Syndicating

  • Revision slug: RSS/Getting_Started/Syndicating
  • Revision title: Syndicating
  • Revision id: 92244
  • Created:
  • Creator: Charles
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This page explains Web Syndication with RSS. You will learn how to make it so both people and machines can find your RSS feed.

What is Syndication

Syndication (or Web Syndication) is the act of making content available for other to read, listen to, or watch. When you make a blog you are syndicating. When you make an Internet radio show you are syndicating. When you make an Internet television show you are syndicating.

RSS helps you syndicate. RSS organizes your syndication into a form that is easy for machines to understand.

Syndicating with RSS this means 3 things.

  1. Creating an RSS feed.
  2. Adding a special <link> element to HTML page(s).
  3. Adding a special <a> element to HTML page(s).

Adding the <link>

Often the data in an RSS feed is also made available on an HTML web page. When this is the case, the HTML webpage can let people and machines know about the feed with code like the following.

<link rel="alternate" type="application/rss+xml" href="http://example.com/feed" />

Often people want to advertise the RSS feed in the other places too. (For example, from blog article.) You can do this with code like the following.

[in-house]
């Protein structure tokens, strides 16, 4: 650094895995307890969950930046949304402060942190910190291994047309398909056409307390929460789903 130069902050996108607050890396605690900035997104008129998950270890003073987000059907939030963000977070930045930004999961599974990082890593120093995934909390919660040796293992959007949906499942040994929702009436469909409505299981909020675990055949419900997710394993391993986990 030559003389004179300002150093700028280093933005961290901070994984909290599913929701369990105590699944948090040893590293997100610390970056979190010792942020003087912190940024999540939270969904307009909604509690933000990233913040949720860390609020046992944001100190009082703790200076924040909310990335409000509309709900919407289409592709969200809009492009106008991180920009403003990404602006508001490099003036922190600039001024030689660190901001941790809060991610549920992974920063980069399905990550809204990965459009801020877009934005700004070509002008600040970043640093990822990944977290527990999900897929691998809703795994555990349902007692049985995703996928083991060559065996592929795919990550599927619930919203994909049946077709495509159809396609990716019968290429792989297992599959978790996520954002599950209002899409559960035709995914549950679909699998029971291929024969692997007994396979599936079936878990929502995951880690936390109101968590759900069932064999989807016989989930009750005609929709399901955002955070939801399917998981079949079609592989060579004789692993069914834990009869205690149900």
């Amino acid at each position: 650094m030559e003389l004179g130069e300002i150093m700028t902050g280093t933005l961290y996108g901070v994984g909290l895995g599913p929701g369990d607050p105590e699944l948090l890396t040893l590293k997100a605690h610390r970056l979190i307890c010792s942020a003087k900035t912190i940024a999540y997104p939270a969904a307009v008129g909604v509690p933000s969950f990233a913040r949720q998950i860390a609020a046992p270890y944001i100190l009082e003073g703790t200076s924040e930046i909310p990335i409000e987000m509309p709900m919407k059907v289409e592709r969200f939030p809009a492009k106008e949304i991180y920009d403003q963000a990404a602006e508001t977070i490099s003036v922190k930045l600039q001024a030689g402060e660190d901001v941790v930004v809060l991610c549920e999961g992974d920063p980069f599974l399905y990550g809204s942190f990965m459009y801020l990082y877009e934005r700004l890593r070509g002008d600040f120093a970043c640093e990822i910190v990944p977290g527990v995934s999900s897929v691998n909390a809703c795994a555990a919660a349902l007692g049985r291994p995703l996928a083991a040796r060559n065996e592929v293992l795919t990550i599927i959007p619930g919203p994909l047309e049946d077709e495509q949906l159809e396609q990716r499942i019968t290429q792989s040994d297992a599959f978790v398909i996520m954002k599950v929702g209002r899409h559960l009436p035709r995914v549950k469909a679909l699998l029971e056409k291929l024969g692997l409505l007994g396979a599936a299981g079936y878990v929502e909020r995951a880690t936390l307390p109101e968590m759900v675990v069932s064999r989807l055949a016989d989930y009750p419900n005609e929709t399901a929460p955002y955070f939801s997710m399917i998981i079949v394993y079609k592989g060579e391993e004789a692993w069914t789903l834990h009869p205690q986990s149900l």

<link rel="home" type="application/rss+xml" href="http://example.com/feed" />

Note that this looks almost exactly like the previous code. The only thing that has changed is the value of the rel attribute. (The previous code had a rel value of alternate. And this code has a rel value of home.)

Adding the <a>

While use of the HTML <link> element is powerfull; it is mostly hidden. To advertise the RSS feed in a more direct way, the HTML <a> element can be used. Doing this mimics the <link> elements discussed above.

When linking from the the HTML webpage where the data in an RSS feed is also made available use:

<a rel="alternate" type="application/rss+xml" href="http://example.com/feed">...</a>

When linking from something like a blog post article, use code like the following.

<a rel="home" type="application/rss+xml" href="http://example.com/feed">...</a>

Again note that these to pieces of code look almost exactly the same. The only thing that has changed is the value of the rel attribute. (The previous code had a rel value of alternate. And this code has a rel value of home.)

Feed Icons

RSS (and other) feeds use a special icon. It is recommended that you use this icon too. The icon looks like the following:

Image:Feed-icon-32x32.png

You can get more icons like this from Feed Icons. (Other sizes and colors are available too. Also, source files are available.)


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Revision Source

<p>
This page explains Web Syndication with RSS.  You will learn how to make it so both people and machines can find your RSS feed.
</p>
<h3 name="What_is_Syndication"> What is Syndication </h3>